Enlightenment – Chapter 50: Nuns Triumph over Evil

The Buddha had many female disciples, and many of them joined the order of nuns (bhikkhuni in Pali). These included his own stepmother, as well as former queens, princesses, courtesans and the wives of men who had become monks. A woman named Kisagotami joined the order of nuns after the Buddha helped her overcome the death of her infant son. Knowing of his great powers, she brought the body of her child to the Buddha and begged him to bring him back to life. He promised to do so, saying that he only required a single mustard seed from a household that had known no suffering. She set out from door to door, asking for a mustard seed, and hearing from each family a different tale of sorrow. She slowly understood the universality of suffering, laid her child to rest, and became a nun.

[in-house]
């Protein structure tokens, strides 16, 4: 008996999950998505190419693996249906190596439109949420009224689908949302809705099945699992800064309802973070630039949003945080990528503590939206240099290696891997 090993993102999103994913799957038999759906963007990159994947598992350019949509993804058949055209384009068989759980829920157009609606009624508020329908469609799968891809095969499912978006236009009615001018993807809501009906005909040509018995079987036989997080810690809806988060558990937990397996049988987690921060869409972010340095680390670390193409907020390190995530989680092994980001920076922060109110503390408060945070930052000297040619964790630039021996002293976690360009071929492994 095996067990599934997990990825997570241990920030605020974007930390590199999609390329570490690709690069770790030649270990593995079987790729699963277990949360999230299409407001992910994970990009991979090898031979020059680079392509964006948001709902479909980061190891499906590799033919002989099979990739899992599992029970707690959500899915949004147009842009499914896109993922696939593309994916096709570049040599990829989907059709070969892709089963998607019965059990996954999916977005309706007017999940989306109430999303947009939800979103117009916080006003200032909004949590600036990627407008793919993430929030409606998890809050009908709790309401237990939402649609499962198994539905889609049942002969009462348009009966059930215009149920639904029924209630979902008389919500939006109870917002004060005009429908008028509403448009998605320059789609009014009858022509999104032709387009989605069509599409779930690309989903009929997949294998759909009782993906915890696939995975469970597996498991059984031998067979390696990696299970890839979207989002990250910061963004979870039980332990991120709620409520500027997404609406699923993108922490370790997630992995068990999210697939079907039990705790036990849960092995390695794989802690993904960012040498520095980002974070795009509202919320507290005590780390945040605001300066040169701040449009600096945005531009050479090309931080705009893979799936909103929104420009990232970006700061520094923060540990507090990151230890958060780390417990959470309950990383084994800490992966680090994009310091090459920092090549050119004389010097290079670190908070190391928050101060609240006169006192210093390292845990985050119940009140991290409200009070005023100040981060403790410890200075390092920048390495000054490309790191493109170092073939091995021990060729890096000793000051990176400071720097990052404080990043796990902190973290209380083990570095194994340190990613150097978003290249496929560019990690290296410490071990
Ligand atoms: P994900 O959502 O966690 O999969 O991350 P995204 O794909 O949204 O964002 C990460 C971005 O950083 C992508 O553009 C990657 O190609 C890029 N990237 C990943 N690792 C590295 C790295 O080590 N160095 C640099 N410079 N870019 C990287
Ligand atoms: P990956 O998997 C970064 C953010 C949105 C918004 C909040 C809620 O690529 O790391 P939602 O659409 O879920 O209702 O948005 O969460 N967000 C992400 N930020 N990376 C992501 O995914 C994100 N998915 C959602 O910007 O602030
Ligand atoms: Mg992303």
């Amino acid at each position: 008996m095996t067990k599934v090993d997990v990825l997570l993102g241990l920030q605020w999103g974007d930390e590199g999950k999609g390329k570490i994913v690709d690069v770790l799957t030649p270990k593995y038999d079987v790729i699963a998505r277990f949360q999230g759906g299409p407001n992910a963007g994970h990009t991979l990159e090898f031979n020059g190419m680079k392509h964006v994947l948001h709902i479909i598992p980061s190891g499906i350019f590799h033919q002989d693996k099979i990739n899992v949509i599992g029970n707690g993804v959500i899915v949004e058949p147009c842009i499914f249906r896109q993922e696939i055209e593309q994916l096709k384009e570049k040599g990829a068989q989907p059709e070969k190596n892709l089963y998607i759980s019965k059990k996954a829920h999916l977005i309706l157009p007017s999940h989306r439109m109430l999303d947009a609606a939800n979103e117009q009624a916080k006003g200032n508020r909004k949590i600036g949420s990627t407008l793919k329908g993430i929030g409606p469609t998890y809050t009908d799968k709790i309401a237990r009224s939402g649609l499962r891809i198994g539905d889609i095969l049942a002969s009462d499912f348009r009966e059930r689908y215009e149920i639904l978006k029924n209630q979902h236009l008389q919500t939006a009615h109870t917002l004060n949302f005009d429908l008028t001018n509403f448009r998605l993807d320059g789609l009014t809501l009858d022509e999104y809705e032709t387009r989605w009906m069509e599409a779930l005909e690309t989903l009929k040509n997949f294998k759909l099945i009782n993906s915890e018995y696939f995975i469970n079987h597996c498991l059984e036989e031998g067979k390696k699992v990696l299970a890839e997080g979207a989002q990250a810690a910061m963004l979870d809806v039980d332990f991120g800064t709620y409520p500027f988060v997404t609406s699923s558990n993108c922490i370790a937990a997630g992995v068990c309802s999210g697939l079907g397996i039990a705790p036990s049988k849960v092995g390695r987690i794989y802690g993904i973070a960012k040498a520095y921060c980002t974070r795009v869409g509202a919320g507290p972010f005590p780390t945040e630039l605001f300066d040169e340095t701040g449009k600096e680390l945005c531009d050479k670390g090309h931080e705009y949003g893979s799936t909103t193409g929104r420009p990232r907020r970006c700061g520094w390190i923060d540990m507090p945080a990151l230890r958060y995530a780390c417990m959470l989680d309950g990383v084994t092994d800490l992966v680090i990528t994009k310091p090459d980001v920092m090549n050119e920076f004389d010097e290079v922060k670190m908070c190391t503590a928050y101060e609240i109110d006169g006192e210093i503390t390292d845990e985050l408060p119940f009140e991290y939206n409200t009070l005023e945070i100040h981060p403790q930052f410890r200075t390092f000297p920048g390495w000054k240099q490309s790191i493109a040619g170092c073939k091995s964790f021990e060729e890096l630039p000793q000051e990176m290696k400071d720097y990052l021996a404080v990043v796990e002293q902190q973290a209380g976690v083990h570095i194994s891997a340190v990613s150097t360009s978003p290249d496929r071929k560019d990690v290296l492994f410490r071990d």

Many nuns, including Kisagotami, became arhats, and their experiences are collected in two works, one entitled Songs of the Female Elders (Therigatha) and another whose title might be translated as Discourses Connected with Nuns (Bhikkhunlsamyutta), selections from which appear below. Some of the same verses appear in both, suggesting that the verses may be older than the prose portions.

The Discourses Connected with Nuns describes ten encounters (three of which are included here) with Mara, the deity of desire and death, who seeks to discourage the nuns in their meditation, just as he had done with Prince Siddhartha. He is equally unsuccessful here. His derisive words to the nuns here indicate contemporary attitudes to women, seeing them as lustful and intellectually inferior to men. (There is disagreement about the meaning of the term *two-fingered’ wisdom below; some say it is a reference to cooking – testing whether rice is cooked; others say it refers to sewing.) In each case, the nuns counter Mara’s characterizations, and he leaves them to meditate in peace.

Thus have I heard. On one occasion the Blessed One was dwelling at SavatthI in Jeta’s Grove, Anathapindika’s Park.

Then, in the morning, the bhikkhuni Alavika dressed and, taking bowl and robe, entered SavatthI for alms. When she had walked for alms in SavatthI and had returned from her almsround, after her meal she went to the Blind Men’s Grove seeking seclusion.